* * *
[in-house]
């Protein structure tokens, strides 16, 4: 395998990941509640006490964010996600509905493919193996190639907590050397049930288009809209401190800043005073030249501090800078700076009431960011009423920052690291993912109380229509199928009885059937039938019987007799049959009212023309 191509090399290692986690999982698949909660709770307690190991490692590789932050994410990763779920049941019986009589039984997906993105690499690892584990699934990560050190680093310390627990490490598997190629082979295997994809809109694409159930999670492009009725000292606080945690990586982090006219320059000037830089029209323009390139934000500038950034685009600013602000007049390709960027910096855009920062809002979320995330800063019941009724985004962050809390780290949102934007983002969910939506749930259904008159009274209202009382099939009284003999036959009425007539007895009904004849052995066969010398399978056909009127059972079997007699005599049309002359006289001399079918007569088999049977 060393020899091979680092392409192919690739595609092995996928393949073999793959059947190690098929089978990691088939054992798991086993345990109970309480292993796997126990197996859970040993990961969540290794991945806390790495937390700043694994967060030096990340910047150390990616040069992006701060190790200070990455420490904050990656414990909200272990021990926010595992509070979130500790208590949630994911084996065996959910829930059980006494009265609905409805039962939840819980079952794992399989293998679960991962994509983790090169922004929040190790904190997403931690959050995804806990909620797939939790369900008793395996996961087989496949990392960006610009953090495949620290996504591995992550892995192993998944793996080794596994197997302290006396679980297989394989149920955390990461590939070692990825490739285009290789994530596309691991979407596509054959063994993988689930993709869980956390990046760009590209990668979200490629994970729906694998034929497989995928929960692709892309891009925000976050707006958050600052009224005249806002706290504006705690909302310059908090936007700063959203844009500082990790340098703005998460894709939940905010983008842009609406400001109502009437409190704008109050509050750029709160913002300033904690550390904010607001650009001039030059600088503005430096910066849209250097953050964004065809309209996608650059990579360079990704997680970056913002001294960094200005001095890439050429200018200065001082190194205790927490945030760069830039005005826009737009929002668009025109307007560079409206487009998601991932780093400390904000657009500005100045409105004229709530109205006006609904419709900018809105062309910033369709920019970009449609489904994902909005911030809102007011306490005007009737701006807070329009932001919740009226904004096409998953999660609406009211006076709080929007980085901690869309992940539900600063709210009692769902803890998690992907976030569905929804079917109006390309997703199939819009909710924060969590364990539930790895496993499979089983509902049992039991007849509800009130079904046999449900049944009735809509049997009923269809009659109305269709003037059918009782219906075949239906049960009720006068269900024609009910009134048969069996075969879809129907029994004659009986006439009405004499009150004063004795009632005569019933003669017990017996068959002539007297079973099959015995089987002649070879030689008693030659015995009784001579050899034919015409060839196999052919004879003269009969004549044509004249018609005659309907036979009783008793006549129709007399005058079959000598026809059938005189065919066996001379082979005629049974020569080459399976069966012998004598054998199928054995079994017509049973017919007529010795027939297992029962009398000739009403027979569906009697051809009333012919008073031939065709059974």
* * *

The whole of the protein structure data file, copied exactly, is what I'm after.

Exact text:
[in-house]
């Protein structure tokens, strides 16, 4: 395998990941509640006490964010996600509905493919193996190639907590050397049930288009809209401190800043005073030249501090800078700076009431960011009423920052690291993912109380229509199928009885059937039938019987007799049959009212023309 191509090399290692986690999982698949909660709770307690190991490692590789932050994410990763779920049941019986009589039984997906993105690499690892584990699934990560050190680093310390627990490490598997190629082979295997994809809109694409159930999670492009009725000292606080945690990586982090006219320059000037830089029209323009390139934000500038950034685009600013602000007049390709960027910096855009920062809002979320995330800063019941009724985004962050809390780290949102934007983002969910939506749930259904008159009274209202009382099939009284003999036959009425007539007895009904004849052995066969010398399978056909009127059972079997007699005599049309002359006289001399079918007569088999049977 060393020899091979680092392409192919690739595609092995996928393949073999793959059947190690098929089978990691088939054992798991086993345990109970309480292993796997126990197996859970040993990961969540290794991945806390790495937390700043694994967060030096990340910047150390990616040069992006701060190790200070990455420490904050990656414990909200272990021990926010595992509070979130500790208590949630994911084996065996959910829930059980006494009265609905409805039962939840819980079952794992399989293998679960991962994509983790090169922004929040190790904190997403931690959050995804806990909620797939939790369900008793395996996961087989496949990392960006610009953090495949620290996504591995992550892995192993998944793996080794596994197997302290006396679980297989394989149920955390990461590939070692990825490739285009290789994530596309691991979407596509054959063994993988689930993709869980956390990046760009590209990668979200490629994970729906694998034929497989995928929960692709892309891009925000976050707006958050600052009224005249806002706290504006705690909302310059908090936007700063959203844009500082990790340098703005998460894709939940905010983008842009609406400001109502009437409190704008109050509050750029709160913002300033904690550390904010607001650009001039030059600088503005430096910066849209250097953050964004065809309209996608650059990579360079990704997680970056913002001294960094200005001095890439050429200018200065001082190194205790927490945030760069830039005005826009737009929002668009025109307007560079409206487009998601991932780093400390904000657009500005100045409105004229709530109205006006609904419709900018809105062309910033369709920019970009449609489904994902909005911030809102007011306490005007009737701006807070329009932001919740009226904004096409998953999660609406009211006076709080929007980085901690869309992940539900600063709210009692769902803890998690992907976030569905929804079917109006390309997703199939819009909710924060969590364990539930790895496993499979089983509902049992039991007849509800009130079904046999449900049944009735809509049997009923269809009659109305269709003037059918009782219906075949239906049960009720006068269900024609009910009134048969069996075969879809129907029994004659009986006439009405004499009150004063004795009632005569019933003669017990017996068959002539007297079973099959015995089987002649070879030689008693030659015995009784001579050899034919015409060839196999052919004879003269009969004549044509004249018609005659309907036979009783008793006549129709007399005058079959000598026809059938005189065919066996001379082979005629049974020569080459399976069966012998004598054998199928054995079994017509049973017919007529010795027939297992029962009398000739009403027979569906009697051809009333012919008073031939065709059974």